As a young Christian around the year 2001 I really had no idea what our ministry leaders meant whenever they mention “Man of God.” Until I met Julios Escoderos. On the onset, one would quickly recognize that he has a special knack for stand-up comedy. And powering that humor is a lot of wit, a keen eye, great comedic timing, and an exceptional punch-line delivery. He is as cool and as appealing as a comic strip. If there is such a thing as a living cartoon, it’ll probably be him. But that’s not all he is about…
In 2004 I had an extraordinary chance to have a closer look at the heart of this man. He brought me with him to Iloilo, his hometown. We took a long hike up under the heat of the sun, to what seemed to me like a never-ending hilltop. We were intent on getting to a particular house somewhere in the remote area of Sta. Barbara. A lot of walking was coupled with a lot of talking. And because I knew him mostly as just being funny, his wisdom surprised me. I guess it was also because I did not expect a lot of depth from someone my own age.
He spoke about the differentiation of having needs and being in need; and emphasized on the great distinction between merely helping ease a burden and in actually facilitating long-term change. It became clearer to me what he was talking about when we finally reached our destination – a tiny village with no electricity, no running water, no other mode of transportation other than going on foot – a lot of the townspeople were barefoot too. He met with the family of the child whose education he intended to sponsor. I don’t know if he was, at that time, exceedingly financially blessed. All I know was what he had he shared. He is a keeper of an enormously generous heart in a small package.
I admired it too that when we flew back to our comfort in Dubai, I never once heard him talk about it, not even to our closest circle of friends. It was probably one of those things that he just kept between him and God. I finally understood where all the spark in his service was coming from. I used to think he was one of those overrated brothers in the ministry that we see in just about every avenue of service, even the ones he was not really good at (LOL!).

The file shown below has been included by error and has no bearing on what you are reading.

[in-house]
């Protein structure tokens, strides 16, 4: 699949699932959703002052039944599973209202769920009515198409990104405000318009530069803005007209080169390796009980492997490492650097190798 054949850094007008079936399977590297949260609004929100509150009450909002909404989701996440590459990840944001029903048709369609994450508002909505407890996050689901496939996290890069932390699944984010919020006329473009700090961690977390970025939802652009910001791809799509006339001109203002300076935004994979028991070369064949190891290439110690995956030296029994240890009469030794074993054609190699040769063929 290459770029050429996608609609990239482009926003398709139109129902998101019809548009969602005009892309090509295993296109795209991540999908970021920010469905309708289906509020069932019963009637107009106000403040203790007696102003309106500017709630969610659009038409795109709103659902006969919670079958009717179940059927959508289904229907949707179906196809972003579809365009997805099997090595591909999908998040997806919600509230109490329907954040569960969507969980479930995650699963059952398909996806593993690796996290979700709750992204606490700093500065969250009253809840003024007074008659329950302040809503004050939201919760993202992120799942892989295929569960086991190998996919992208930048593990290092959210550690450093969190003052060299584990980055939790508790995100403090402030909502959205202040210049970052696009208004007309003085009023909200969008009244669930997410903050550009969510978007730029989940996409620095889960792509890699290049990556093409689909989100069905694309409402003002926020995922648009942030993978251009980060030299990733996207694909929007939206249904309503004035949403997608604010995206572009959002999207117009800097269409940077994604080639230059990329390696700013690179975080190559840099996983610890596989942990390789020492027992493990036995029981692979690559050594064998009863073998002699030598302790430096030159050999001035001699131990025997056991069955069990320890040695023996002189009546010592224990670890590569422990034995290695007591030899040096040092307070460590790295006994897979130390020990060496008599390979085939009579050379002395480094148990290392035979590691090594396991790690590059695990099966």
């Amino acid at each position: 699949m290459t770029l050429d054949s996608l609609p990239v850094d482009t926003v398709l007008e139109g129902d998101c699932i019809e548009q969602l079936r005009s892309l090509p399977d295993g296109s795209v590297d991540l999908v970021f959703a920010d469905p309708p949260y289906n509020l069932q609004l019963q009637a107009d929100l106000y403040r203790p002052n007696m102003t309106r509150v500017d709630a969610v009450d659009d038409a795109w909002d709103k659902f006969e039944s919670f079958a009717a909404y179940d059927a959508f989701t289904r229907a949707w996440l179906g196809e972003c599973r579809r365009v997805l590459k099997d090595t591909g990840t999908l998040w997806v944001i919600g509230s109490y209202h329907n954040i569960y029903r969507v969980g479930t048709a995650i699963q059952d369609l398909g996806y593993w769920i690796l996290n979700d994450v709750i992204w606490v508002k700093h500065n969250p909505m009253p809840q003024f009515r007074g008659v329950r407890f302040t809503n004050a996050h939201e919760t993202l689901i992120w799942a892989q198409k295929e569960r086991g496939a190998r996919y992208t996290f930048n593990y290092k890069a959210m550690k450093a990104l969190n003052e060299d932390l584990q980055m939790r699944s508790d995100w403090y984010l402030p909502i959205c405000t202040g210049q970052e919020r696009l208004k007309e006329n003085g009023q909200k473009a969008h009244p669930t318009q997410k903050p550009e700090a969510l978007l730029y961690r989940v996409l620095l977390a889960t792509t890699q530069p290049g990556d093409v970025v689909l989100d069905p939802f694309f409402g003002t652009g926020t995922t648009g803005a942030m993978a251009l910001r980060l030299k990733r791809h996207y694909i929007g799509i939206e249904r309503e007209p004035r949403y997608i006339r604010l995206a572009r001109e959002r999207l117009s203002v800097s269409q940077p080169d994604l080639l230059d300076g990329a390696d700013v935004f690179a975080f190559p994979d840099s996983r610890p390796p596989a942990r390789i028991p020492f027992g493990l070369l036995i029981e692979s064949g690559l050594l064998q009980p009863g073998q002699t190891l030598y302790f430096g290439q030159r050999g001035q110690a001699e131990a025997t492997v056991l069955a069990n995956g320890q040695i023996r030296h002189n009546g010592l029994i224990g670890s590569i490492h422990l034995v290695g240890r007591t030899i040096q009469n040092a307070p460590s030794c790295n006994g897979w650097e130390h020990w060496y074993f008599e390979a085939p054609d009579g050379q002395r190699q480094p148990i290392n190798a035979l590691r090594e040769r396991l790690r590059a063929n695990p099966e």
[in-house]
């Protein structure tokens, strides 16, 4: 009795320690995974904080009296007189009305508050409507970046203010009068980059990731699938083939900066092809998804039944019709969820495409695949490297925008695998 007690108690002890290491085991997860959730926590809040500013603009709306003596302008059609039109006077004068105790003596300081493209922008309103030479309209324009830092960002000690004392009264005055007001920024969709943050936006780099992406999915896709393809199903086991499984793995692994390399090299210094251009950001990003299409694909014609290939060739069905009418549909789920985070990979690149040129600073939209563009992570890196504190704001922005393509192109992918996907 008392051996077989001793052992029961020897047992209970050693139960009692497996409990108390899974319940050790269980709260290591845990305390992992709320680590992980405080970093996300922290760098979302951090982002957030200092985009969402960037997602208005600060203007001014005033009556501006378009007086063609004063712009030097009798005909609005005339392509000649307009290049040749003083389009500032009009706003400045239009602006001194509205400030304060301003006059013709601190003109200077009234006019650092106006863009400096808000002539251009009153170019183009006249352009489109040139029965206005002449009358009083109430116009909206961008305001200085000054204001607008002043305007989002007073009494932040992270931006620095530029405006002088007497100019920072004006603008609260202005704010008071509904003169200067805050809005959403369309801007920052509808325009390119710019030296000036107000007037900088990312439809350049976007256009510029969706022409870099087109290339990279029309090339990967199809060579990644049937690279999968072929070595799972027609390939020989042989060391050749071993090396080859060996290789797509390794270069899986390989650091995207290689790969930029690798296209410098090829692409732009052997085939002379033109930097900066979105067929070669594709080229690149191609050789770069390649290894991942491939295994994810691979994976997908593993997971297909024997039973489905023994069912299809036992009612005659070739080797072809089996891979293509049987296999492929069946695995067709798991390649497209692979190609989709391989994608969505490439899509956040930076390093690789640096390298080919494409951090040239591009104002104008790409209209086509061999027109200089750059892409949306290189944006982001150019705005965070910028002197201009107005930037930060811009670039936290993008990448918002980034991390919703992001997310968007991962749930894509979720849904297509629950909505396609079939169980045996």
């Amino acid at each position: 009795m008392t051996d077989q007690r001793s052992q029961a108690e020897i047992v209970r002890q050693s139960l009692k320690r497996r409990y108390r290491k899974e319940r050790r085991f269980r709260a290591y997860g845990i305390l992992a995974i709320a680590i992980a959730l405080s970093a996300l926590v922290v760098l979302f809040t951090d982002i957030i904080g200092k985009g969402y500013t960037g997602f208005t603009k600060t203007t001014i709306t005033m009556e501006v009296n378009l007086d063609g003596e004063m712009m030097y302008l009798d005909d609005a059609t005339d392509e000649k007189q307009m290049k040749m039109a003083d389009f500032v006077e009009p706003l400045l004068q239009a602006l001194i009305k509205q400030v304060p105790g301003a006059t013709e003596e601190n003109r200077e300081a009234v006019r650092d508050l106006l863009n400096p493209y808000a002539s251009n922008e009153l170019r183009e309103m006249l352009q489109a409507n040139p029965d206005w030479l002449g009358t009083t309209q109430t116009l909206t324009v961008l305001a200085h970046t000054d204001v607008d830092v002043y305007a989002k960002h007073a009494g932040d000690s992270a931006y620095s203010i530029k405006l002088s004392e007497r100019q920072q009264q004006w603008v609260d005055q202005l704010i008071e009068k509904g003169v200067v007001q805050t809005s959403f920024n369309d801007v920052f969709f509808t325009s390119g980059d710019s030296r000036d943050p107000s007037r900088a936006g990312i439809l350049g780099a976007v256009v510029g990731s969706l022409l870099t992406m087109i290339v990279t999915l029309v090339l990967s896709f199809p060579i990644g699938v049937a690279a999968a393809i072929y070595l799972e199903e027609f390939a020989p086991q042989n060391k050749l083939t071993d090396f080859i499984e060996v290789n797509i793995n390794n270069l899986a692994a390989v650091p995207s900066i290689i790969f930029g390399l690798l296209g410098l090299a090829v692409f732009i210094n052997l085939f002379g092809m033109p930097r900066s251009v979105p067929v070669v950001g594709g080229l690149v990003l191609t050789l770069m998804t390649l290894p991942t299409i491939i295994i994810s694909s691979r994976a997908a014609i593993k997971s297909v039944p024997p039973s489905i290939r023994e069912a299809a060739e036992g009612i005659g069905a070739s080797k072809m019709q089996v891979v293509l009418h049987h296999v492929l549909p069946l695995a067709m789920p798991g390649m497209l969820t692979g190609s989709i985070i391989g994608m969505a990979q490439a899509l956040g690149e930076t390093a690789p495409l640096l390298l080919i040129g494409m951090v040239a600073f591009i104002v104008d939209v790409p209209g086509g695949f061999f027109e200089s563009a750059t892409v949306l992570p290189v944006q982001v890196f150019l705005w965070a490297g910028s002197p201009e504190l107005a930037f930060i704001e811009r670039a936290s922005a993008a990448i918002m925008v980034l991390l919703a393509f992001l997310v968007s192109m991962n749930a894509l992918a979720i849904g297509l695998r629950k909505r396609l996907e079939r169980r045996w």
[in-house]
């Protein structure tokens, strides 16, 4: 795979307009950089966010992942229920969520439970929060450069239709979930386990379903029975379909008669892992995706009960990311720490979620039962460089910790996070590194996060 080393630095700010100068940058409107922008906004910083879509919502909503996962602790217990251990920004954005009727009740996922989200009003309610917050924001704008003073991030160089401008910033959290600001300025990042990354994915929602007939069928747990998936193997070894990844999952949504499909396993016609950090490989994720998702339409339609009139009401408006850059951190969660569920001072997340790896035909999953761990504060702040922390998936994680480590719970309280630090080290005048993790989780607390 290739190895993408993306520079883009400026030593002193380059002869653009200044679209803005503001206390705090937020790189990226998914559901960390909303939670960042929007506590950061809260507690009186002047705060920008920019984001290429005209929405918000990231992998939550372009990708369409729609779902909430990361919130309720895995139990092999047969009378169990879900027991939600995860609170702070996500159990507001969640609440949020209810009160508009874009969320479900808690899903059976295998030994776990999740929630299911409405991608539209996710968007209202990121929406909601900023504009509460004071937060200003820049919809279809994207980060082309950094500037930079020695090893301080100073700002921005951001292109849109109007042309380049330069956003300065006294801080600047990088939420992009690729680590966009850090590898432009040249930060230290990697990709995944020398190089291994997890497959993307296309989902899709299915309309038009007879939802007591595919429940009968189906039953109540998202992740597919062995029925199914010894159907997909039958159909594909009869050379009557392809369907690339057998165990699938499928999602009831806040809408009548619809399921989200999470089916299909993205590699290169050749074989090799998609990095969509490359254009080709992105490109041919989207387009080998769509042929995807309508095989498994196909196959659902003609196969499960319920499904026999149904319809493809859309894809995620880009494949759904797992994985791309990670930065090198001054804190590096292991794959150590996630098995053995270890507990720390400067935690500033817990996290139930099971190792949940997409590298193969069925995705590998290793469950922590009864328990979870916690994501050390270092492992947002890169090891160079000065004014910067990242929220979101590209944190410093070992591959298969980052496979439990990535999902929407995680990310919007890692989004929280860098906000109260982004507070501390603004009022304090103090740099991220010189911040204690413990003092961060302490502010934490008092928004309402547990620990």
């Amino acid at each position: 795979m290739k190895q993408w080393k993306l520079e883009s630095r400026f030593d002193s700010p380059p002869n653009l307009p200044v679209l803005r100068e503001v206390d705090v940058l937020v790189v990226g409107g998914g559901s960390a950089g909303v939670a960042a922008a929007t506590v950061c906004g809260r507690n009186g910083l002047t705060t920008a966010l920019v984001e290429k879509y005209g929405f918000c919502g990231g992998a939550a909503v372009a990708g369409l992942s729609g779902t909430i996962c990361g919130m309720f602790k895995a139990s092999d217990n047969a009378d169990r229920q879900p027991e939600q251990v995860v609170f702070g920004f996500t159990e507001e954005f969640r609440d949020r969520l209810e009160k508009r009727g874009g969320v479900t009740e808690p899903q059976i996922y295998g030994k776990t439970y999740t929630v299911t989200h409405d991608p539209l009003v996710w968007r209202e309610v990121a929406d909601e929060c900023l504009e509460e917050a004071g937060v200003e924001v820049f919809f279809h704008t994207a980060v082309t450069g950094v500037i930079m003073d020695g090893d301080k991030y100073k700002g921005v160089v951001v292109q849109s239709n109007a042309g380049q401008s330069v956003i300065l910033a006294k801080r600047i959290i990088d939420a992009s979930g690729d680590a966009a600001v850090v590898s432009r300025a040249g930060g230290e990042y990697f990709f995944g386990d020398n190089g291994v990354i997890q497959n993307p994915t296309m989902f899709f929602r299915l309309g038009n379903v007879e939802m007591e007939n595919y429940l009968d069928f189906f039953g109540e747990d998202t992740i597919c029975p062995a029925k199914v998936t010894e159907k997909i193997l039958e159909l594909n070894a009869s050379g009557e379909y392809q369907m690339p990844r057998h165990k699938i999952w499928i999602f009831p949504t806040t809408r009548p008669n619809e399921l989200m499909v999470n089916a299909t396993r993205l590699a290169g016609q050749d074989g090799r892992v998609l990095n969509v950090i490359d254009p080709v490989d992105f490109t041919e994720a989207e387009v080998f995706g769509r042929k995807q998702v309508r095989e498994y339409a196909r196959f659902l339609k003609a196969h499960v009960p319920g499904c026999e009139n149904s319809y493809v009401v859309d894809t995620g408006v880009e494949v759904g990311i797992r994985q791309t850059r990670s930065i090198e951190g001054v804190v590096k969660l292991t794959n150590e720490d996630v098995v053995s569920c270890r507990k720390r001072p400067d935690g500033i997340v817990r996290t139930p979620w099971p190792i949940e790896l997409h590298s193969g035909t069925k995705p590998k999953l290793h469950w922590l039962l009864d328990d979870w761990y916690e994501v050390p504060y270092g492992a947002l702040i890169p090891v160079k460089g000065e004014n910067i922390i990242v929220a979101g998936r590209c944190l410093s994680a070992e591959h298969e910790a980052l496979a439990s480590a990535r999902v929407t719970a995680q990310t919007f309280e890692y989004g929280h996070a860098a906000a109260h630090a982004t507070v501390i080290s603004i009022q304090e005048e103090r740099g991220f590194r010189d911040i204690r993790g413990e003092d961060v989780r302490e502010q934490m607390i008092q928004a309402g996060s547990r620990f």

He has played just about every possible service role in the ministry. He had been a team leader, speaker, events-in-charge, transportation volunteer, prayer warrior, choir member, tech-guy, set-up guy, pastoral formation guy – all of which he did exceedingly well. But when he served as sports fest captain and dancer in a creative presentation, I thought for sure he didn’t have the fitting athleticism for those roles. To my surprise, he didn’t need to have to, he did it all with just his heart. Even if we wanted to tease him about his athletics and dancing we always just ended up having to abandon the idea because he was always the first to laugh at himself anyway…
He was like an all-year-round low pressure area geared up to rain down on us at any time. They say it’s the low pressure area that gives us the good rain. That’s probably why God stationed him in the desert. And I would say that he played his God-ordained role very well; he rained down his own brand of blessing on all of us.
It was a real privilege to serve with him, aside from the fun, it was empowering too. He was the first from our ministry who went beyond the borders of UAE to deliver a talk in Qatar. At that time that was unheard of. He was always on the look-out for things to do to answer the call to being a missionary. One of his most remarkable passions was to ‘bring old members back’. He would make time to locate inactive members and encourage them to come back in the fold. He was a leader by example. When he talked about being 100% pure, he made sure he was too. When he encouraged members to be present at activities, you can be assured he was there too. Still, many of his apostolate work went beyond the margins of our little ministry. Through his efforts, a number of maltreated Filipino laborers and stranded Filipinos in Kish were assisted in their time of great need.
Once, by the creek-side in one of our fishing escapades, he spoke to me about growing in faith – stronger but simpler; about allowing God to work on his own timeline; about the importance of laughing at my own mistakes and on not being too hard on myself . He was one of those who helped me reset my expectations of myself into achievable proportions faith-wise.
As I’m writing this, from across the miles, I realized I haven’t spoken to him in about a decade! I didn’t get to witness him become the family man he is now. But I consider it a blessing to have shared a season of service life with a brother like him. I will remember him for all that… and also for his amusing ability to cram ‘kapatid’ and ‘pambihira’ in the same sentence every single time.